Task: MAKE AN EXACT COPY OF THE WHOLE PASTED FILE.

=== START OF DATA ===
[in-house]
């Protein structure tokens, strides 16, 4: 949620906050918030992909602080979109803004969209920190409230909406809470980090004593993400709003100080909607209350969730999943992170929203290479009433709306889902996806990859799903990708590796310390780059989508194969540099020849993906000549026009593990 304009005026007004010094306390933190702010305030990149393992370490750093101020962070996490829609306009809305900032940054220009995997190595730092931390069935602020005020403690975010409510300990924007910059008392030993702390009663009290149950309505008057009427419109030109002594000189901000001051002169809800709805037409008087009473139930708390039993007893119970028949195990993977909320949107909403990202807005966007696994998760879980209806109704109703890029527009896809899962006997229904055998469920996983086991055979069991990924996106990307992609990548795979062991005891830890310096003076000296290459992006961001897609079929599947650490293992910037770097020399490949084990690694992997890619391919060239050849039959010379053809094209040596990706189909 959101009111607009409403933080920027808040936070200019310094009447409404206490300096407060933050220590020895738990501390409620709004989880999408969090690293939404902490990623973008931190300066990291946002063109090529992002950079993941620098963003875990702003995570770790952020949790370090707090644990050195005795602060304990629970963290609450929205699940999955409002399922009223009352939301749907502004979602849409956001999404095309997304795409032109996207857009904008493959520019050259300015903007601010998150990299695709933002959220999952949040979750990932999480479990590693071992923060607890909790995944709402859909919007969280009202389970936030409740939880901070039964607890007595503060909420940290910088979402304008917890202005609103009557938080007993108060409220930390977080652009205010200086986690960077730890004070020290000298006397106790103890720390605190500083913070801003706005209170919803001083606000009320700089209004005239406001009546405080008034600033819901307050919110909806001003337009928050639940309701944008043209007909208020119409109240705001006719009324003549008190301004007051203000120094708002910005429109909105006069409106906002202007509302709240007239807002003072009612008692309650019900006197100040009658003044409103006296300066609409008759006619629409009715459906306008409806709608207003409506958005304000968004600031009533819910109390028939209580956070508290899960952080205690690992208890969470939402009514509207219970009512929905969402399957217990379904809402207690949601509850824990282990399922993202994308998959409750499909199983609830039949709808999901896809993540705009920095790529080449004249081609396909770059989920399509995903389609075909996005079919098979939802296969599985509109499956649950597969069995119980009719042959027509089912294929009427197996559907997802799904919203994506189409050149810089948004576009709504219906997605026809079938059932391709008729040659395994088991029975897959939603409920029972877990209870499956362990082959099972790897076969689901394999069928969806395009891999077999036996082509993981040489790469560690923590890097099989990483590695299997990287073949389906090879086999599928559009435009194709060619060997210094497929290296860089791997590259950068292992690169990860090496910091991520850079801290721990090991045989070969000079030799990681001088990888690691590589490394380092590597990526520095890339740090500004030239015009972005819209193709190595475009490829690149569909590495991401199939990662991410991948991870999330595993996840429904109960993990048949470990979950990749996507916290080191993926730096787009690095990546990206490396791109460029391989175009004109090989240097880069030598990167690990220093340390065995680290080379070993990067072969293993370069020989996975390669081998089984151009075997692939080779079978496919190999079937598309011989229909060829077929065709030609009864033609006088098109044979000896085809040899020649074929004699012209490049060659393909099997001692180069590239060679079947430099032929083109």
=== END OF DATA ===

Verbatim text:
[in-house]
């Protein structure tokens, strides 16, 4: 949620906050918030992909602080979109803004969209920190409230909406809470980090004593993400709003100080909607209350969730999943992170929203290479009433709306889902996806990859799903990708590796310390780059989508194969540099020849993906000549026009593990 304009005026007004010094306390933190702010305030990149393992370490750093101020962070996490829609306009809305900032940054220009995997190595730092931390069935602020005020403690975010409510300990924007910059008392030993702390009663009290149950309505008057009427419109030109002594000189901000001051002169809800709805037409008087009473139930708390039993007893119970028949195990993977909320949107909403990202807005966007696994998760879980209806109704109703890029527009896809899962006997229904055998469920996983086991055979069991990924996106990307992609990548795979062991005891830890310096003076000296290459992006961001897609079929599947650490293992910037770097020399490949084990690694992997890619391919060239050849039959010379053809094209040596990706189909 959101009111607009409403933080920027808040936070200019310094009447409404206490300096407060933050220590020895738990501390409620709004989880999408969090690293939404902490990623973008931190300066990291946002063109090529992002950079993941620098963003875990702003995570770790952020949790370090707090644990050195005795602060304990629970963290609450929205699940999955409002399922009223009352939301749907502004979602849409956001999404095309997304795409032109996207857009904008493959520019050259300015903007601010998150990299695709933002959220999952949040979750990932999480479990590693071992923060607890909790995944709402859909919007969280009202389970936030409740939880901070039964607890007595503060909420940290910088979402304008917890202005609103009557938080007993108060409220930390977080652009205010200086986690960077730890004070020290000298006397106790103890720390605190500083913070801003706005209170919803001083606000009320700089209004005239406001009546405080008034600033819901307050919110909806001003337009928050639940309701944008043209007909208020119409109240705001006719009324003549008190301004007051203000120094708002910005429109909105006069409106906002202007509302709240007239807002003072009612008692309650019900006197100040009658003044409103006296300066609409008759006619629409009715459906306008409806709608207003409506958005304000968004600031009533819910109390028939209580956070508290899960952080205690690992208890969470939402009514509207219970009512929905969402399957217990379904809402207690949601509850824990282990399922993202994308998959409750499909199983609830039949709808999901896809993540705009920095790529080449004249081609396909770059989920399509995903389609075909996005079919098979939802296969599985509109499956649950597969069995119980009719042959027509089912294929009427197996559907997802799904919203994506189409050149810089948004576009709504219906997605026809079938059932391709008729040659395994088991029975897959939603409920029972877990209870499956362990082959099972790897076969689901394999069928969806395009891999077999036996082509993981040489790469560690923590890097099989990483590695299997990287073949389906090879086999599928559009435009194709060619060997210094497929290296860089791997590259950068292992690169990860090496910091991520850079801290721990090991045989070969000079030799990681001088990888690691590589490394380092590597990526520095890339740090500004030239015009972005819209193709190595475009490829690149569909590495991401199939990662991410991948991870999330595993996840429904109960993990048949470990979950990749996507916290080191993926730096787009690095990546990206490396791109460029391989175009004109090989240097880069030598990167690990220093340390065995680290080379070993990067072969293993370069020989996975390669081998089984151009075997692939080779079978496919190999079937598309011989229909060829077929065709030609009864033609006088098109044979000896085809040899020649074929004699012209490049060659393909099997001692180069590239060679079947430099032929083109």